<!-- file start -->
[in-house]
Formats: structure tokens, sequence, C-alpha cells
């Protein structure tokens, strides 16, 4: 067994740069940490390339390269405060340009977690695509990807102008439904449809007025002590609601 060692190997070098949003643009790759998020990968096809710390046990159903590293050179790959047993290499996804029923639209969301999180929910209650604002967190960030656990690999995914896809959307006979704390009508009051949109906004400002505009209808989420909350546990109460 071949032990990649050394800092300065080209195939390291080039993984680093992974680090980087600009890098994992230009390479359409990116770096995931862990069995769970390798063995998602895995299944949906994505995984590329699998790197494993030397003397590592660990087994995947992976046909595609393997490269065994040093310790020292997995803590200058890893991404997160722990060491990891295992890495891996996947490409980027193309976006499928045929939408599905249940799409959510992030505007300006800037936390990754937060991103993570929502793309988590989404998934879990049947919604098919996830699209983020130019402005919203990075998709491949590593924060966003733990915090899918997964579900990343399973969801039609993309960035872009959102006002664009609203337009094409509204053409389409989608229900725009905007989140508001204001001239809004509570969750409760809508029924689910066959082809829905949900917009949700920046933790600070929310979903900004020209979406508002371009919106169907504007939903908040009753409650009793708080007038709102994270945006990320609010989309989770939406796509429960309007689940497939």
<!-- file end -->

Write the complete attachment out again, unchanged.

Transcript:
[in-house]
Formats: structure tokens, sequence, C-alpha cells
């Protein structure tokens, strides 16, 4: 067994740069940490390339390269405060340009977690695509990807102008439904449809007025002590609601 060692190997070098949003643009790759998020990968096809710390046990159903590293050179790959047993290499996804029923639209969301999180929910209650604002967190960030656990690999995914896809959307006979704390009508009051949109906004400002505009209808989420909350546990109460 071949032990990649050394800092300065080209195939390291080039993984680093992974680090980087600009890098994992230009390479359409990116770096995931862990069995769970390798063995998602895995299944949906994505995984590329699998790197494993030397003397590592660990087994995947992976046909595609393997490269065994040093310790020292997995803590200058890893991404997160722990060491990891295992890495891996996947490409980027193309976006499928045929939408599905249940799409959510992030505007300006800037936390990754937060991103993570929502793309988590989404998934879990049947919604098919996830699209983020130019402005919203990075998709491949590593924060966003733990915090899918997964579900990343399973969801039609993309960035872009959102006002664009609203337009094409509204053409389409989608229900725009905007989140508001204001001239809004509570969750409760809508029924689910066959082809829905949900917009949700920046933790600070929310979903900004020209979406508002371009919106169907504007939903908040009753409650009793708080007038709102994270945006990320609010989309989770939406796509429960309007689940497939």